Wheeler, in particular, had a very personal message for the seniors. His time at Centennial began when this graduation class was in their freshman year, and now, because of redistricting, he will leave with them, as well. 

Despite his departure, Wheeler is thankful for the time he got to spend at Centennial, and for all the students he was able to work with.

“Congratulations to the resilient class of 2020,” Wheeler expressed in his speech. “You’ve done us all proud and it was a sincere privilege to be a small part of your journey thus far.”

Dillon’s speech was also quite personal and heartfelt. Her message to her seniors held a lot of emotions, and even made her tear up towards the end.

“I put my faith in knowing, as you step out into the world, viewing the undercurrent of circumstances we are currently swimming against, that you will find a way to celebrate what is right and to make the world a better place than it is in this very moment.”

Her final wish for this class is that she will get to see them again when the world allows it.

“When the moment arrives when we can safely come together again, it is my sincerest wish that you will come back to us,” Dillon admitted. “I look forward to the day when we can celebrate together, in person, with great anticipation. Sharing a moment with you again is something that I would like ever so much.”

To watch the full ceremony, visit


For more breaking news and photos, follow The Wingspan on Instagram and Twitter @CHSWingspan.

Centennial Senior Pick-up Events

Words: Jeramy Stavlas

Photos Contributed By: Adithi Soogoor, Farah Helal, Jessie Gabel, and Constanza Montemayor

On Saturday, May 16, Centennial High School held their senior pick-up drive-through for caps and gowns in the Centennial parking lot. More recently, on Monday, June 1, they held their diploma pick-up. 

For the students, these were big and long awaited events that sparked a social media trend of seniors posting pictures in their new attire, awaiting their virtual graduation which will be held on Thursday, June 4.

“Given what the school had to deal with, they exceeded my expectations for what I thought they could do,” stated Charles Reisner, a member of the 2020 graduating class over a text interview.

Centennial’s faculty was just as content as the students. “I observed so many happy, smiling faces,” remarked Centennial’s principal, Cynthia Dillon, over an email interview. “I think the moment when you get to feel another person’s energy is both surprising and comforting.”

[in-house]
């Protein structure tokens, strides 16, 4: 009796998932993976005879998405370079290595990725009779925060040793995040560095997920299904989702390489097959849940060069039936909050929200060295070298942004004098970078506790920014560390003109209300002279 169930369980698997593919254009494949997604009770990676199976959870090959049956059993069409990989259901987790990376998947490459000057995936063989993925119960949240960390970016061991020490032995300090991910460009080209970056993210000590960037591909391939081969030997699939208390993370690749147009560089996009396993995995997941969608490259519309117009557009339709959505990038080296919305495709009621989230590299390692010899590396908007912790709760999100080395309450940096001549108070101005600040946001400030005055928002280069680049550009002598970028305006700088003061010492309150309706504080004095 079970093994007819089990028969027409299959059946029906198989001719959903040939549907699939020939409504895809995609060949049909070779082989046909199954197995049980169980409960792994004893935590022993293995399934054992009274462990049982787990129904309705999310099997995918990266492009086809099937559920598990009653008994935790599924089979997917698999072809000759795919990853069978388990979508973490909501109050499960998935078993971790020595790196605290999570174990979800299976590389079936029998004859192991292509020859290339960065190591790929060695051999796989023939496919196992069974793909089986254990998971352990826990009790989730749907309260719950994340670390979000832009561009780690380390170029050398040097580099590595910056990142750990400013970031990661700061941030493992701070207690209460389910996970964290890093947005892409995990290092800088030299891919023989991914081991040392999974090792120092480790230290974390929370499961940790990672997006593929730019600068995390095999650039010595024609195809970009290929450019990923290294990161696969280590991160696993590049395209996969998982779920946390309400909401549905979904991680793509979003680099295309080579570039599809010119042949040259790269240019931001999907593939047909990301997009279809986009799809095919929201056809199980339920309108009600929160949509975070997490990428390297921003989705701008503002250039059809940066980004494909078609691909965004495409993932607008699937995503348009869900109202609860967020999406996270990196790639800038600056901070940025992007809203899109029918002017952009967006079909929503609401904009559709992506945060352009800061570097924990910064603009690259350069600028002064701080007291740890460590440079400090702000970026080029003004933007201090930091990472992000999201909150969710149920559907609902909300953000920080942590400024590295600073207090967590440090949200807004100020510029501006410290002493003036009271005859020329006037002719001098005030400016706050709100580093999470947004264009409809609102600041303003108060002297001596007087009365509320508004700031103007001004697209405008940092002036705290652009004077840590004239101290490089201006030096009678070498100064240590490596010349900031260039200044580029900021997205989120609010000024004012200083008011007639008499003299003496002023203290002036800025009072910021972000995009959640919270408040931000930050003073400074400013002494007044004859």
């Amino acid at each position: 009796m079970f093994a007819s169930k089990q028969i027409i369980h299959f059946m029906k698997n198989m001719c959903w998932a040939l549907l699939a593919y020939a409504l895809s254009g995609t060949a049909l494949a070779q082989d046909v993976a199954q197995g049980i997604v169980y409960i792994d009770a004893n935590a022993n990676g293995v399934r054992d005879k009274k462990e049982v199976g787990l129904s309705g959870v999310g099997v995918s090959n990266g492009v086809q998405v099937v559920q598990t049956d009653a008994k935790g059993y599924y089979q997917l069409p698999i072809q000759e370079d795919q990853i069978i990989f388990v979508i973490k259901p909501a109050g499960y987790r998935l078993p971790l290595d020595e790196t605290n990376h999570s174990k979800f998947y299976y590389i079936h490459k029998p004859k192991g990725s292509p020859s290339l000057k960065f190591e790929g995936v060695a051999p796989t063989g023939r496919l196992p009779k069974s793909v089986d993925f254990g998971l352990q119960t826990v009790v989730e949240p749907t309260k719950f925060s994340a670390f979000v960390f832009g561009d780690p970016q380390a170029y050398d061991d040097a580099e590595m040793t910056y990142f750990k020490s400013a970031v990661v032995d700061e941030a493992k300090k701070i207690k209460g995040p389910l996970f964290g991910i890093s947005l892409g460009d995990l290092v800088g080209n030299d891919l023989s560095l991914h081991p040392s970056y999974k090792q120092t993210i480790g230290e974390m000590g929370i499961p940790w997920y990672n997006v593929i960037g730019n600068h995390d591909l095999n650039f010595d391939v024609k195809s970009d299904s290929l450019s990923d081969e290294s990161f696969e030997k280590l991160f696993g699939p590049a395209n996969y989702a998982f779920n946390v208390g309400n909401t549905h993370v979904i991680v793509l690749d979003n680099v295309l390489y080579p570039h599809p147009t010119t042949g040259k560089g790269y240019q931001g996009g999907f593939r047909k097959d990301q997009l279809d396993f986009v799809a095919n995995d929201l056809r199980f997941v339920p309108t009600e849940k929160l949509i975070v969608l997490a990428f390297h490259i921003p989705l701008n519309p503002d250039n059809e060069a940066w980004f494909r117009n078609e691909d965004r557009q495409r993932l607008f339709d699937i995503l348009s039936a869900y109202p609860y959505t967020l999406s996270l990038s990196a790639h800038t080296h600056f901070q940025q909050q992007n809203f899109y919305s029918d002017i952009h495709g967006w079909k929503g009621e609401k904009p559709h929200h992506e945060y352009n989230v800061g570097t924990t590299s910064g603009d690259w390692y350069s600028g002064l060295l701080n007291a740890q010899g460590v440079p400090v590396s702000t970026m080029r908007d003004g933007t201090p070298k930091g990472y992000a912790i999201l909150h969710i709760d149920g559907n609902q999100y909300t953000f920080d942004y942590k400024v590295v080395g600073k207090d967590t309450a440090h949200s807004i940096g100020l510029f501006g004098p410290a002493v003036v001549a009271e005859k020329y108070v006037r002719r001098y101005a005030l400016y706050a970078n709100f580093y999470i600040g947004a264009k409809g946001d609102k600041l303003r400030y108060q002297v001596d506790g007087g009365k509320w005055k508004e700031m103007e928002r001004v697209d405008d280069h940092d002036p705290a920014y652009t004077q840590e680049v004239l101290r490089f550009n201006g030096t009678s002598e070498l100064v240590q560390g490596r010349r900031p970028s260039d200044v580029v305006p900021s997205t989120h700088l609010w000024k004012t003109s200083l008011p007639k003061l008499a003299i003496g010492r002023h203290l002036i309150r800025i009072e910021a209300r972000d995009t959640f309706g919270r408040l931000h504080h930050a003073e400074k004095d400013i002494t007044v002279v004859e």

Seniors also dropped off textbooks and other school materials they were unable to return before school closures. 

There were very strict precautions for this event, and the students had to follow an alphabetical time schedule, stay in their cars at all times, and follow a traffic pattern to ensure that everyone stayed safe and healthy. Only one car per family was allowed. 

According to the students, the safety measures were executed very well. “I never felt as if anyone was in danger of spreading or contracting the virus,” added Reisner.

“We followed our approved plan and the guidelines issued by the CDC, so I’m comfortable with our result,” stated Dillon.

Centennial plans to do a similar pick-up event for non-seniors who left essential items such as medications and personal technology later in June. 


For more breaking news and photos, follow The Wingspan on Instagram and Twitter @CHSWingspan.

The Senior Issue Is Now Available!

The Wingspan team is proud to announce the release of its 2020 Senior Issue!

Despite the closure of our classrooms March 13, we would not let the Pandemic stop us from printing our final issue of the year. Yesterday, June 1, during diploma distribution, each graduating senior received a print copy of this issue. We are very grateful to Principal Dillon in making this happen. She worked with us in ensuring we could deliver print issues to the class of 2020.

To see this digital edition (and other editions printed in the last five years), click here!

For more breaking news and photos, follow The Wingspan on Instagram and Twitter @CHSWingspan.